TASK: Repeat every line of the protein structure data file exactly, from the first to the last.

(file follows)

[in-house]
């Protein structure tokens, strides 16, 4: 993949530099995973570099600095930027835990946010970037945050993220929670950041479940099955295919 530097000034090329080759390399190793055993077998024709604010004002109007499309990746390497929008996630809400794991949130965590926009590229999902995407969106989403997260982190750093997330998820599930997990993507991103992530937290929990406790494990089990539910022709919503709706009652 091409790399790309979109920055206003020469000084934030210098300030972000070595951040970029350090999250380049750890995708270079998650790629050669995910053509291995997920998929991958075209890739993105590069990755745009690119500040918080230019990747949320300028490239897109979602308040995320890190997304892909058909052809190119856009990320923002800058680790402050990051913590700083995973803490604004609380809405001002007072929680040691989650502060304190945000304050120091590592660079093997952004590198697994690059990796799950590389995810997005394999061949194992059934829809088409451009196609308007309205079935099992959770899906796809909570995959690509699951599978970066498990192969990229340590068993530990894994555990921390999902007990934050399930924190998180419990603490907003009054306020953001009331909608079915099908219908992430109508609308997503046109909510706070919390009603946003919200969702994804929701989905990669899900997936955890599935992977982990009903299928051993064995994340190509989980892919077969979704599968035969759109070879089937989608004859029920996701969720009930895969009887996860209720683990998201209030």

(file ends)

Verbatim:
[in-house]
């Protein structure tokens, strides 16, 4: 993949530099995973570099600095930027835990946010970037945050993220929670950041479940099955295919 530097000034090329080759390399190793055993077998024709604010004002109007499309990746390497929008996630809400794991949130965590926009590229999902995407969106989403997260982190750093997330998820599930997990993507991103992530937290929990406790494990089990539910022709919503709706009652 091409790399790309979109920055206003020469000084934030210098300030972000070595951040970029350090999250380049750890995708270079998650790629050669995910053509291995997920998929991958075209890739993105590069990755745009690119500040918080230019990747949320300028490239897109979602308040995320890190997304892909058909052809190119856009990320923002800058680790402050990051913590700083995973803490604004609380809405001002007072929680040691989650502060304190945000304050120091590592660079093997952004590198697994690059990796799950590389995810997005394999061949194992059934829809088409451009196609308007309205079935099992959770899906796809909570995959690509699951599978970066498990192969990229340590068993530990894994555990921390999902007990934050399930924190998180419990603490907003009054306020953001009331909608079915099908219908992430109508609308997503046109909510706070919390009603946003919200969702994804929701989905990669899900997936955890599935992977982990009903299928051993064995994340190509989980892919077969979704599968035969759109070879089937989608004859029920996701969720009930895969009887996860209720683990998201209030």